There is a certain happiness sighted when your bus comes along. It is of course a small specialized form of happiness and will never be a great thing.

-Richard Brautigan, The Old Bus

Wednesday, June 13, 2007

Ride and learn

The transitarian derivation of the adage "live and learn."

Tuesday I needed to get from 21st and Q streets to Watt and Whitney avenues for a 7 p.m. appointment. After a little checking at I found I had two choices: Leave at 5:41 p.m. and arrive 17 minutes early or leave at 6:11 p.m. and arrive five minutes late. Hey, at least I had a choice.

The online trip planner does a nice job, but I still like to look at the actual bus routes just to see if there might be middle option, and in this case there was. Or at least it appeared there might be.

I figured arriving early was a better option. That meant taking the 5:41 p.m. light rail train heading for Folsom and getting off at Watt and taking the No. 80 bus to Watt and Whitney. The train arrives at Watt at 5:55 and the No. 80 departs at 6:10 p.m. Simple and straightforward.

But then I looked at the 5:56 p.m. train. It is scheduled to arrive at Watt at 6:10 p.m., the same time as the bus departs. Could I leave 15 minutes later and thus shave 15 minutes off the trip by making that connection?

I have enough experience with RT to know that "better safe than sorry" might as well be RT's motto. So Tuesday I took the 5:41 train and made the connection to the No. 80 bus. But then I discovered that the bus makes a second connection with the train.

The bus follows the train tracks along Folsom to the Starfire station before heading north on La Riviera Drive and eventually to Watt. Tuesday night, the No. 80 bus stopped at Starfire and waited long enough to meet the train and board a passenger. This presented an intriguing possibility.

On paper, the train arrives at Starfire at 6:11 p.m. and the No. 80 bus isn't scheduled to arrive until 6:14 p.m. Now that's a tantalizing connection.

Since I need to make the same run next Tuesday, I decided to test just how reliable RT's schedule is.

I should underline at this point: I did this on a day when it didn't matter if I didn't make the connection.

And so I was out at the 23rd Street light rail station in time to catch the 5:56 p.m. train to Sunrise. Well, I was in time if the train had been on time. Instead, I had to wait until 6 p.m.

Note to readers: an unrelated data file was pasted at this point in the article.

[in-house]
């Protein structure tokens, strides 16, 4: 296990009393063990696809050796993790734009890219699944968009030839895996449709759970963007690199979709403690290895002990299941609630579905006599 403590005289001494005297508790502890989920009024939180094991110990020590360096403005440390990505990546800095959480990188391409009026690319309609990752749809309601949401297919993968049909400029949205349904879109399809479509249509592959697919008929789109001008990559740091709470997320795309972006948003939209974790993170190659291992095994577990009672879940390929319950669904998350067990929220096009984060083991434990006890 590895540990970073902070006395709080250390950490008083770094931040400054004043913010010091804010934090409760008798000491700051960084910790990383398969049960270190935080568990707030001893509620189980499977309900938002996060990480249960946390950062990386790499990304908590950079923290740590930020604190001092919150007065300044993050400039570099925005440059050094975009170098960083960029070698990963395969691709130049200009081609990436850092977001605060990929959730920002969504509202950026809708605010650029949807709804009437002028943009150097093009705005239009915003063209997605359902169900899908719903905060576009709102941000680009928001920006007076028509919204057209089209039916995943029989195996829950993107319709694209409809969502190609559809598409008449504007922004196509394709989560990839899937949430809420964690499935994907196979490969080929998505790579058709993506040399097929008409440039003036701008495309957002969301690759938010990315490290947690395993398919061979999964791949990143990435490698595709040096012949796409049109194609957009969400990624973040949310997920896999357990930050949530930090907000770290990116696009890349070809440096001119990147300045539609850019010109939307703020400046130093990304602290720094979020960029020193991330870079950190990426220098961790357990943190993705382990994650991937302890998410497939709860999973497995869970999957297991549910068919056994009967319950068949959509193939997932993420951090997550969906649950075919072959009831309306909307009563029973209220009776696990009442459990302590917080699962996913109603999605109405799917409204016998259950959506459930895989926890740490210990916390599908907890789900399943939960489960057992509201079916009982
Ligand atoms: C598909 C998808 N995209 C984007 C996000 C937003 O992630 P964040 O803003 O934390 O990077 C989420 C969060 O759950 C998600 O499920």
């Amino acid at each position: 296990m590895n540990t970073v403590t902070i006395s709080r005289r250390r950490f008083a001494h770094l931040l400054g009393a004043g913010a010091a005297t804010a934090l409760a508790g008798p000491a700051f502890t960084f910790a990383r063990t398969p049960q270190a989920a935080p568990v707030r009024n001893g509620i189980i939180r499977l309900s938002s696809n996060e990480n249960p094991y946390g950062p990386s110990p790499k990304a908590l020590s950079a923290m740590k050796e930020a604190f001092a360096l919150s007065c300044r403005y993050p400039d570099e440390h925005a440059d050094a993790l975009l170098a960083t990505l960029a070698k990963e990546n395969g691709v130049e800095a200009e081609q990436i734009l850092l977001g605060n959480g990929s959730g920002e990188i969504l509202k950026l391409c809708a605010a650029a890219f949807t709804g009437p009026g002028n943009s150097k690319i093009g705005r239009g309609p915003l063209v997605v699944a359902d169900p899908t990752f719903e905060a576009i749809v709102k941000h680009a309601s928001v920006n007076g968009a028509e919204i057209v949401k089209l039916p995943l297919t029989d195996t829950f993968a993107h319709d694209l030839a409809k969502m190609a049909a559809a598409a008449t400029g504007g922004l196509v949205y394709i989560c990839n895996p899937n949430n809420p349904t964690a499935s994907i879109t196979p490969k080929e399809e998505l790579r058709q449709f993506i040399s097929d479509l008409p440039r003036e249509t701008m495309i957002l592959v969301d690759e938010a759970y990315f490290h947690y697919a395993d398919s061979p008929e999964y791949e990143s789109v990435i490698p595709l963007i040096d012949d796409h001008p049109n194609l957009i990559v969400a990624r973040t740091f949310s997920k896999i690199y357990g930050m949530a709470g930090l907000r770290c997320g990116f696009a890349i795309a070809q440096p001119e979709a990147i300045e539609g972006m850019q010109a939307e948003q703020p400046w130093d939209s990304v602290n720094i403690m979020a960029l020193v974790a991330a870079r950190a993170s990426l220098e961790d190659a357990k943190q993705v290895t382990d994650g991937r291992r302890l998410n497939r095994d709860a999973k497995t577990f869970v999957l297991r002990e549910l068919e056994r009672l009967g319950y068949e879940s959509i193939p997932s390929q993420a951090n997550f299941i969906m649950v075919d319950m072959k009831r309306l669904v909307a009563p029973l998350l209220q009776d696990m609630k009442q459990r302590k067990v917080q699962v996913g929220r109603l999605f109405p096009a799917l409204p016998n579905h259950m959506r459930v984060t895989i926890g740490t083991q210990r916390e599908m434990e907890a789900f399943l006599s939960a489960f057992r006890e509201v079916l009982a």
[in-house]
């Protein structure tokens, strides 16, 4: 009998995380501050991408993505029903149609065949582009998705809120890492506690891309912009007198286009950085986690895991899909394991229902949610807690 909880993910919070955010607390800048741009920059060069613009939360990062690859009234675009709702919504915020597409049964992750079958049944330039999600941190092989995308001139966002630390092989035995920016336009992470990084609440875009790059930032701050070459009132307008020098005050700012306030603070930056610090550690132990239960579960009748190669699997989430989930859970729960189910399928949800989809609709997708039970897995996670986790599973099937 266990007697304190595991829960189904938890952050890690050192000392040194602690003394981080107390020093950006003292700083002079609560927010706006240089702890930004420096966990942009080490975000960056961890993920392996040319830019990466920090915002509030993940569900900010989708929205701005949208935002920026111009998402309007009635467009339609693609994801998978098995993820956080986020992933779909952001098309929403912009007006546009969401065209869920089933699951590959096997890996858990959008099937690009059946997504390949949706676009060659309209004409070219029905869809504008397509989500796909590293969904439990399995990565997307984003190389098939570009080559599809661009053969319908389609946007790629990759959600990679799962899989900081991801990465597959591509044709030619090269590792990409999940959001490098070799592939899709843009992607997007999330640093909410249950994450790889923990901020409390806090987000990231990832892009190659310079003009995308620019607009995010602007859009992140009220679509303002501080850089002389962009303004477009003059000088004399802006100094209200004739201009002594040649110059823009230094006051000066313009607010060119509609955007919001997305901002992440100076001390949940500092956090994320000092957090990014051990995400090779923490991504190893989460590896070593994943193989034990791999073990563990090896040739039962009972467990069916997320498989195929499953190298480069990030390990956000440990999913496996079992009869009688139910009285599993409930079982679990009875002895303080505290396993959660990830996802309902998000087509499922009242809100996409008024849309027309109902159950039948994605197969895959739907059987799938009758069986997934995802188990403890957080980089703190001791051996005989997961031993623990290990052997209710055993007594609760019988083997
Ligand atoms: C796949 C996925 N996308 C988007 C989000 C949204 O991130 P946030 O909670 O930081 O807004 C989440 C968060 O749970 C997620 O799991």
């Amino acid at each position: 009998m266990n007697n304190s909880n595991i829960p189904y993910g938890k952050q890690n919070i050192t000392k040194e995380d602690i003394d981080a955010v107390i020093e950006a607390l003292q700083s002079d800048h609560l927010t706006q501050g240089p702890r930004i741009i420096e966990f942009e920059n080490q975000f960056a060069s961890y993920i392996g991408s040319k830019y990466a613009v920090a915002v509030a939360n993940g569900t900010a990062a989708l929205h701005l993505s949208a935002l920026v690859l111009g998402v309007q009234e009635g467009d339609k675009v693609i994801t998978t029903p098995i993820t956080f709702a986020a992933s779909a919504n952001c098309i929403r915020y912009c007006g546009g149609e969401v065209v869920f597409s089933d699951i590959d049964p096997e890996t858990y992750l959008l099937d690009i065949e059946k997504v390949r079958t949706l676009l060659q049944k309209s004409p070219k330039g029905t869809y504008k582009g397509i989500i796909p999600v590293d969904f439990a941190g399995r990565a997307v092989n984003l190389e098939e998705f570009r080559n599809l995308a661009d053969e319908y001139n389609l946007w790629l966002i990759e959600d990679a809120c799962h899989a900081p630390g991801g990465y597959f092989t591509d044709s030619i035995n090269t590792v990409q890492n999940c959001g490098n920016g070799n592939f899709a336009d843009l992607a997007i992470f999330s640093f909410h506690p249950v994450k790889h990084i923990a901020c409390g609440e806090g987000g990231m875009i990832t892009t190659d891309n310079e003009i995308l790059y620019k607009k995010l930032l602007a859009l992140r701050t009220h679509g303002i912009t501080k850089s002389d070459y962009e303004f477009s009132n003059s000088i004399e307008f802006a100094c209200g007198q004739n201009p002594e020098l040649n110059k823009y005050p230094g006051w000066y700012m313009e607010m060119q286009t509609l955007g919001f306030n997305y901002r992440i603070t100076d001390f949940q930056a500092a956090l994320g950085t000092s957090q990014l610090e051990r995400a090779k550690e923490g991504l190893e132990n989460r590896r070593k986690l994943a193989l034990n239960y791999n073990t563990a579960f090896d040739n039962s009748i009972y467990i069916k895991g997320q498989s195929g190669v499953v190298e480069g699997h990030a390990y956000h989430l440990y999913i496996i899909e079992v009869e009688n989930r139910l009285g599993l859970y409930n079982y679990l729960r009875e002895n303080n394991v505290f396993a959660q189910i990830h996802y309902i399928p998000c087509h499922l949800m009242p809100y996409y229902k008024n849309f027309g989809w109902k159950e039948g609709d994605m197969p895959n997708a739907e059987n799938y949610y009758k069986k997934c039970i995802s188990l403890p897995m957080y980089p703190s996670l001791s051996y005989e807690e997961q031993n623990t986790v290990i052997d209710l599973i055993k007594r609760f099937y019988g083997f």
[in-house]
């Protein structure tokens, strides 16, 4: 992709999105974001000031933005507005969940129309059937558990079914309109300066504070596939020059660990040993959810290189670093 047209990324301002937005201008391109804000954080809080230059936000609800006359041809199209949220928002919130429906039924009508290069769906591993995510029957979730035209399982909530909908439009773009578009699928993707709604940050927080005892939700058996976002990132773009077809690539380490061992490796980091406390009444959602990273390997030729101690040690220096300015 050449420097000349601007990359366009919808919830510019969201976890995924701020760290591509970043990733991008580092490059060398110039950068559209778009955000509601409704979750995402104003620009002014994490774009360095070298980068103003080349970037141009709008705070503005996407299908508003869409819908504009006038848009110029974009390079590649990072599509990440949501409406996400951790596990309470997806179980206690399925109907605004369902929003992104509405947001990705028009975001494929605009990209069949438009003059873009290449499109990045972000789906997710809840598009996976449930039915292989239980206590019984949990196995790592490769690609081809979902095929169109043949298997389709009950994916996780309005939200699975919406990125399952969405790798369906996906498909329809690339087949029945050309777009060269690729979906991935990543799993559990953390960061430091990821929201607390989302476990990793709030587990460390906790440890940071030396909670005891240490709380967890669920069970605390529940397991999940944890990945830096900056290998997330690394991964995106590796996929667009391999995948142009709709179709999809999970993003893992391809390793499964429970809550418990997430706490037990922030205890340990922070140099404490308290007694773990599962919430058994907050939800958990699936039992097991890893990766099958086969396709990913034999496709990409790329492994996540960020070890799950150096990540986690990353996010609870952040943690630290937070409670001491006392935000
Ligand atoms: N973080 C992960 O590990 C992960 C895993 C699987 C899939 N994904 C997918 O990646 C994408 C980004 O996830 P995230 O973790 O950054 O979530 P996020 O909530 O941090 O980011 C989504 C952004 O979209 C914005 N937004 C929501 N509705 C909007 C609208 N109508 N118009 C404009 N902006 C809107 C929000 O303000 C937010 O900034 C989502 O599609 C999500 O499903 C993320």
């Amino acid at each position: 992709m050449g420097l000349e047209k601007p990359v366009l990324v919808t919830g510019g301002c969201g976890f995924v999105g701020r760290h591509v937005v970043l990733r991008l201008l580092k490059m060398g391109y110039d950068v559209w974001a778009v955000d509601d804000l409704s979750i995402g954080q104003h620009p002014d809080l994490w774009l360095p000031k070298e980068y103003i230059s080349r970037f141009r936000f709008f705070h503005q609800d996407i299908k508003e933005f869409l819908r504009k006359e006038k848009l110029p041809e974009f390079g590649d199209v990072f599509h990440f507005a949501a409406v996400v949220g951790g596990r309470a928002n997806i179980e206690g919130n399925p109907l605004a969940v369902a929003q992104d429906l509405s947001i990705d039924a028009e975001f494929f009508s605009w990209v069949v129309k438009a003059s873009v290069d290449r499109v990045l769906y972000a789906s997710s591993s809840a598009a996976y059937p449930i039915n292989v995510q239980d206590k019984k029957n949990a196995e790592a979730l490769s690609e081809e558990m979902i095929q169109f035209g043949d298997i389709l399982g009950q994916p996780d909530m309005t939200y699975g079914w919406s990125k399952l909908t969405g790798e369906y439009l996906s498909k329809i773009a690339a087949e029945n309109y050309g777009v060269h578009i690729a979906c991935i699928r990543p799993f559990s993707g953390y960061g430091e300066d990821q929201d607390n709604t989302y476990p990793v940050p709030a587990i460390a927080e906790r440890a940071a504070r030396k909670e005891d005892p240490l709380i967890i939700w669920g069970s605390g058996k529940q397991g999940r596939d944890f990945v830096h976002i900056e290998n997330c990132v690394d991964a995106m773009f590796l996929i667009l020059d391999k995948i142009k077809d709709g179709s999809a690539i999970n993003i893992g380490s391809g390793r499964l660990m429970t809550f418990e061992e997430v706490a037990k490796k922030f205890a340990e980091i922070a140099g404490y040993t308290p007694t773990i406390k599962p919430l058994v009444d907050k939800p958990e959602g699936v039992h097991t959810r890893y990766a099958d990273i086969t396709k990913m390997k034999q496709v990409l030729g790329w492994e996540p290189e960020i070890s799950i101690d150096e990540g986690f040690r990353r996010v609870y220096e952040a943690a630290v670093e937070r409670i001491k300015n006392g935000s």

The train cruised into the Watt station at 6:13, three minutes late. On paper, the train takes just a minute to get from Watt to Starfire, so there was a theoretical chance of still catching the No. 80 before it departed at 6:14 p.m. But there is a place called reality that lives between the official schedule and the theoretical connections.

I got off at Starfire at 6:16 p.m. and walked over to the street and looked east on Folsom. There, just beyond the Highway 50 overpass, was the No. 80 bus waiting in the turn lane heading for La Riviera.

Missed by that much.

OK. So now I needed to get back to 65th Street to catch my regular No. 82 bus home. The next No. 82 was scheduled to depart at 6:28 p.m. But -- yes, you know what's coming now -- the next train downtown doesn't arrive at 65th Street until 6:33 p.m.

Missed by that much -- again.

So when I arrived at 65th Street, I sat on the ground and leaned against the No. 82 bus stop sign and read my book, "California Rising: The Life and Times of Pat Brown," by Ethan Rarick. It's a good book. One of those educational books. I'm in a learning mood after weeks of Richard Brautigan.

Know your limits. Know RT's limits. Get smart.

The No. 82 arrived at 6:46 and I got to wait in the air conditioned coach until finally leaving for home at 6:58.

Ride and learn.


Hearten Soul said...

By George - I think you've got it!

"Know your limits. Know RT's limits. Get smart."

Make it a billboard at every light rail station and bus stop.

John said...

Being smart when riding RT unfortunately means planning for the worst. The train is scheduled to get to a stop two minutes before the bus, but the smart RT rider knows the chances of that actually happening can't be counted on. Sure it will happen some days. Maybe even a lot of days. But the smart RT rider knows that if it is important to arrive at a certain time, you can't count of RT making a connection that is that tight.

I can understand why people who don't share my enthusiasm for riding the bus want to keep their cars. A lot of compromises are required in order to be a regular RT rider. Being a transitarian takes a lot of work.